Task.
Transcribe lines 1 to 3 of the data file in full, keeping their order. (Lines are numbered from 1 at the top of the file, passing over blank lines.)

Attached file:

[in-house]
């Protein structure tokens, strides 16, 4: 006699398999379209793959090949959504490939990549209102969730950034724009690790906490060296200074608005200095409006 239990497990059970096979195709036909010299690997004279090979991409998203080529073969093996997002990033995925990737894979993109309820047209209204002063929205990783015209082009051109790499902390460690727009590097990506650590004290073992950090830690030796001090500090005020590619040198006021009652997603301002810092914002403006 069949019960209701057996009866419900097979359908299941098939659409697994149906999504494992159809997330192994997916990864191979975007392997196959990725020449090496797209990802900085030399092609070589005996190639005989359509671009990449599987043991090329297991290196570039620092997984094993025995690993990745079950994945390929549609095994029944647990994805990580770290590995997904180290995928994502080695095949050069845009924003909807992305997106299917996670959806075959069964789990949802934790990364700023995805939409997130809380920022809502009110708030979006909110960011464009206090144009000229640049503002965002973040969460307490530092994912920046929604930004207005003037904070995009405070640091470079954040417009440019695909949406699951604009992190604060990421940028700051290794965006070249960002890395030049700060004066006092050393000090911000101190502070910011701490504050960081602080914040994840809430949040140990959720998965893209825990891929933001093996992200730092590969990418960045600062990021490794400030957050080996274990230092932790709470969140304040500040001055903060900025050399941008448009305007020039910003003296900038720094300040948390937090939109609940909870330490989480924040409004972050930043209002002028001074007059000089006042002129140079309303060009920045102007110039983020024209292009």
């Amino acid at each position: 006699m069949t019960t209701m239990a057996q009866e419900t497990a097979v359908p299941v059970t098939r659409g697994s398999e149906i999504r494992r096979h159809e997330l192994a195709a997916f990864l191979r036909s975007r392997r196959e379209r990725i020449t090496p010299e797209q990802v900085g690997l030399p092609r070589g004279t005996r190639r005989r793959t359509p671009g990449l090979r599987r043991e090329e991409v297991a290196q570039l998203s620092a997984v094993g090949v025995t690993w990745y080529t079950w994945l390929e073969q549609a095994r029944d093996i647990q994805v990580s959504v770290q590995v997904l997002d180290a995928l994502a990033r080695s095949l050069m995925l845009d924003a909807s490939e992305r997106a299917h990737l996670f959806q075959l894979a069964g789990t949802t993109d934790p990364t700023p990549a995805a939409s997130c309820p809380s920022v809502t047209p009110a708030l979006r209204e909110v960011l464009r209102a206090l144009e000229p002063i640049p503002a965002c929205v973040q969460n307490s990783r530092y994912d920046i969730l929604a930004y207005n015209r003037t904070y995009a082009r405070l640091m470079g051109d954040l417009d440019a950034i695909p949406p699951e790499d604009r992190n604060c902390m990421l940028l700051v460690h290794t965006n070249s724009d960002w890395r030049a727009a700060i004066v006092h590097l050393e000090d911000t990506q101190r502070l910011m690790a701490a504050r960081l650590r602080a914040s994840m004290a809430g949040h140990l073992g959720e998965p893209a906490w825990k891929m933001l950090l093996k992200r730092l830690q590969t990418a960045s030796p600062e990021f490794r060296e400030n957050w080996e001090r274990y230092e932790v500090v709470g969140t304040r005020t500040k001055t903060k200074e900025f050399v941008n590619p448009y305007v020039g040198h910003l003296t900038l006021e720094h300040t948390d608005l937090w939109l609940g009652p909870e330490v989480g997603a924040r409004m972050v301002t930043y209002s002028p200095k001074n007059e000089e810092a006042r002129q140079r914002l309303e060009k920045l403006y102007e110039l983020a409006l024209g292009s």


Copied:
[in-house]
């Protein structure tokens, strides 16, 4: 006699398999379209793959090949959504490939990549209102969730950034724009690790906490060296200074608005200095409006 239990497990059970096979195709036909010299690997004279090979991409998203080529073969093996997002990033995925990737894979993109309820047209209204002063929205990783015209082009051109790499902390460690727009590097990506650590004290073992950090830690030796001090500090005020590619040198006021009652997603301002810092914002403006 069949019960209701057996009866419900097979359908299941098939659409697994149906999504494992159809997330192994997916990864191979975007392997196959990725020449090496797209990802900085030399092609070589005996190639005989359509671009990449599987043991090329297991290196570039620092997984094993025995690993990745079950994945390929549609095994029944647990994805990580770290590995997904180290995928994502080695095949050069845009924003909807992305997106299917996670959806075959069964789990949802934790990364700023995805939409997130809380920022809502009110708030979006909110960011464009206090144009000229640049503002965002973040969460307490530092994912920046929604930004207005003037904070995009405070640091470079954040417009440019695909949406699951604009992190604060990421940028700051290794965006070249960002890395030049700060004066006092050393000090911000101190502070910011701490504050960081602080914040994840809430949040140990959720998965893209825990891929933001093996992200730092590969990418960045600062990021490794400030957050080996274990230092932790709470969140304040500040001055903060900025050399941008448009305007020039910003003296900038720094300040948390937090939109609940909870330490989480924040409004972050930043209002002028001074007059000089006042002129140079309303060009920045102007110039983020024209292009």
């Amino acid at each position: 006699m069949t019960t209701m239990a057996q009866e419900t497990a097979v359908p299941v059970t098939r659409g697994s398999e149906i999504r494992r096979h159809e997330l192994a195709a997916f990864l191979r036909s975007r392997r196959e379209r990725i020449t090496p010299e797209q990802v900085g690997l030399p092609r070589g004279t005996r190639r005989r793959t359509p671009g990449l090979r599987r043991e090329e991409v297991a290196q570039l998203s620092a997984v094993g090949v025995t690993w990745y080529t079950w994945l390929e073969q549609a095994r029944d093996i647990q994805v990580s959504v770290q590995v997904l997002d180290a995928l994502a990033r080695s095949l050069m995925l845009d924003a909807s490939e992305r997106a299917h990737l996670f959806q075959l894979a069964g789990t949802t993109d934790p990364t700023p990549a995805a939409s997130c309820p809380s920022v809502t047209p009110a708030l979006r209204e909110v960011l464009r209102a206090l144009e000229p002063i640049p503002a965002c929205v973040q969460n307490s990783r530092y994912d920046i969730l929604a930004y207005n015209r003037t904070y995009a082009r405070l640091m470079g051109d954040l417009d440019a950034i695909p949406p699951e790499d604009r992190n604060c902390m990421l940028l700051v460690h290794t965006n070249s724009d960002w890395r030049a727009a700060i004066v006092h590097l050393e000090d911000t990506q101190r502070l910011m690790a701490a504050r960081l650590r602080a914040s994840m004290a809430g949040h140990l073992g959720e998965p893209a906490w825990k891929m933001l950090l093996k992200r730092l830690q590969t990418a960045s030796p600062e990021f490794r060296e400030n957050w080996e001090r274990y230092e932790v500090v709470g969140t304040r005020t500040k001055t903060k200074e900025f050399v941008n590619p448009y305007v020039g040198h910003l003296t900038l006021e720094h300040t948390d608005l937090w939109l609940g009652p909870e330490v989480g997603a924040r409004m972050v301002t930043y209002s002028p200095k001074n007059e000089e810092a006042r002129q140079r914002l309303e060009k920045l403006y102007e110039l983020a409006l024209g292009s």